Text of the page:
This is my second trip to the land of Ooo, and this time I’d have all of season 2 to kick back and enjoy the weird and crazy adventures of Jake the dog and Finn the human. Fans of the show seem to have been clamoring to have entire seasons of the show released as a whole, rather than the compilation packs that have been released in the past. With this season 2 release there are 26 episodes together on one disc and running a little over 5 hours. Having just survived season 2, I feel it’s safe to say the show is something that will grow on you, but really like anything else should be indulged in small doses rather than a marathon viewing session.
The show doesn’t have anything that resembles a linear storyline; every episode can stand on its own, which makes it accessible for anyone to sit down and start enjoying the fun. Guardians of Sunshine stands out from the rest for me, where Finn and Jake get sucked into their friend BMO (who happens to be a video game console), and they are forced to take on the three big bosses of their favorite video game. This is a concept that most gamers I feel at some point have all fantasized about, whether it be to live in Zelda or even Grand Theft Auto, to live in this alternate reality would in theory be a blast. Leave it to Finn and Jake to show the perils of video game life, though it was pretty awesome seeing the 8-bit versions of Finn and Jake in action.
The reoccurring villain throughout the series seems to be the Ice King; he’s somewhat of a pitiful villain since all his evil schemes seem to involve him trying to find someone to fill his lonely void. Whether it’s shaving his magical beard and trying to enchant the princesses of Ooo to believe he is the “Nice” King or kidnapping a nurse and bringing her to his not-so-secret lair, I still kind of feel bad for him. Maybe I missing something, but the way Finn and Jake treat the Ice King, it’s hard to say they are much better than him, and it kind of clouds the idea that Jake and Finn really fit the hero mold. Then again, the show seems to do anything it can to avoid anything traditional.
As a show it seems to relish the fact that it is a trippy visual sensory overload, whether we are seeing our heroes do battle against a demon father, helping a slug find true love, or simply getting to see Finn sit down to eat soy human, every episode manages to deliver the unexpected but still be a solid coherent story that is wrapped up in 11 minutes. Though I can’t say I’m on board and loving this show, I do see the wide appeal that the show does offer, and slowly it seems after enough watching I’ll be like the many avid fans who have swallowed the Adventure Time Kool-Aid.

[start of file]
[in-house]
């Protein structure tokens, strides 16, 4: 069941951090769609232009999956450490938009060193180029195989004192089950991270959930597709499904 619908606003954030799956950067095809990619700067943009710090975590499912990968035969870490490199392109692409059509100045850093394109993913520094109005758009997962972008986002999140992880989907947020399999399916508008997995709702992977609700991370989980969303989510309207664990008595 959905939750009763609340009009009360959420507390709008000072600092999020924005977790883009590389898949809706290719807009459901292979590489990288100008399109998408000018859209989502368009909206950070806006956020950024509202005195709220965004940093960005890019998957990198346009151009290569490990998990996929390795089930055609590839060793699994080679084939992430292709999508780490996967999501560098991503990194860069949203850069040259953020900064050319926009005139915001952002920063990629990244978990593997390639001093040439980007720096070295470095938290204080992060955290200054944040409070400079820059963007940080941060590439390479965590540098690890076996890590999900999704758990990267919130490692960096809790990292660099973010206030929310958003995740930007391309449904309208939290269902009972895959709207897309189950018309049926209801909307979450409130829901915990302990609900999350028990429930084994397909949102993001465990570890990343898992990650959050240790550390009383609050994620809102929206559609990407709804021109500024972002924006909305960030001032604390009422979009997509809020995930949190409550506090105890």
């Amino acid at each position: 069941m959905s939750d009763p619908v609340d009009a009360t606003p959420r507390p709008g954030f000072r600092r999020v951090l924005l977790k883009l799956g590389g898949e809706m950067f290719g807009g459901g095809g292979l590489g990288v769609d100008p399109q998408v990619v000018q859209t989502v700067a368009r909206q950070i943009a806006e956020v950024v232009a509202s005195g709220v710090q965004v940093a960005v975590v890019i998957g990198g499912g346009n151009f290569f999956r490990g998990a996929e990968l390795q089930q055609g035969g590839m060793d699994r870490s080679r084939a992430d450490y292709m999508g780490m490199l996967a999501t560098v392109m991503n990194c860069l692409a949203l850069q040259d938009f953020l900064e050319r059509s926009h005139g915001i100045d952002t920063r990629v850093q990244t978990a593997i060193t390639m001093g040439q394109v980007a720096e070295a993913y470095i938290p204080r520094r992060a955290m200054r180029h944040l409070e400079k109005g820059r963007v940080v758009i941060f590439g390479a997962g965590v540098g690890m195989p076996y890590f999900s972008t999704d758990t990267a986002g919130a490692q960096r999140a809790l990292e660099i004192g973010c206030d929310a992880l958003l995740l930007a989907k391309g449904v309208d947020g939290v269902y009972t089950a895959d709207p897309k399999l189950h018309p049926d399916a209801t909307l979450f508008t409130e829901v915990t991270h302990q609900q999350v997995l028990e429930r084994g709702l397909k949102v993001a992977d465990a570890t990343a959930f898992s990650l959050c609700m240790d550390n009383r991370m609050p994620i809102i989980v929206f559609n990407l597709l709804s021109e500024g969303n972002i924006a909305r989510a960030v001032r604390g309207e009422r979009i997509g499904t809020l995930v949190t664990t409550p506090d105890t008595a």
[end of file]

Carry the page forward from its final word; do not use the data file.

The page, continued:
Adventure Time Season 2 is presented in an aspect ratio of 1.78:1. The 1080p image is arrived at with a VC-1 codec with an average of 18 mbps. I wasn’t too sure what to expect with an animated series on Blu-ray, but after a couple episodes seeing how the colors seemed to come to life was unexpected. The contrast from when we are in the brighter, happier places in the land of Ooo as compared to the dark underworlds is impressive. Though the animation may on first glance appear sloppy, the more you watch and with every nook and cranny in this world they take you to, you realized how detailed and unique and fleshed out it all really is. From the neutral home of Finn and Jake to the home of Princess Bubble Gum where everything appears “pretty”, it’s easy to appreciate the work the animators actually put in to bring this fantasy world to life.
The Dolby Digital 2.0 audio track is about the only thing that doesn’t deliver here. For an animated series as visually pleasing as this and the world they created, a decent surround mix would be expected, but that’s not the case. Though everyone sounds fine, the lack of surround does hinder the chance for any atmosphere to develop.
Audio Commentaries: The creators and performers actually took the time to record tracks for every episode on the disc. Considering it’s five hours there are some quiet moments, but over all show creator Pendleton Ward leads the track and keeps it fun with plenty of behind-the-scenes insight into the show.
The Crew of Adventure Time, interviewed by Pendleton Ward: (6.16) An all too brief interview with members of the crew where they simply state their names and what they do on the show. This is followed by us getting to watch those being interviewed watch something we can’t see, and we get to see their reactions.
Though I haven’t quite yet figured out the massive appeal for the show, I can still appreciate that it is still a good entertaining show the whole family can enjoy. I’d like to see Finn and Jake eventually go on longer adventures that overlap several episodes if not their own mini-film. There is plenty of fun to be had with the show, and the 26 episodes is enough to keep most kids busy for a few hours and has a strong rewatch value, so the value in making this Blu-ray purchase is a good one.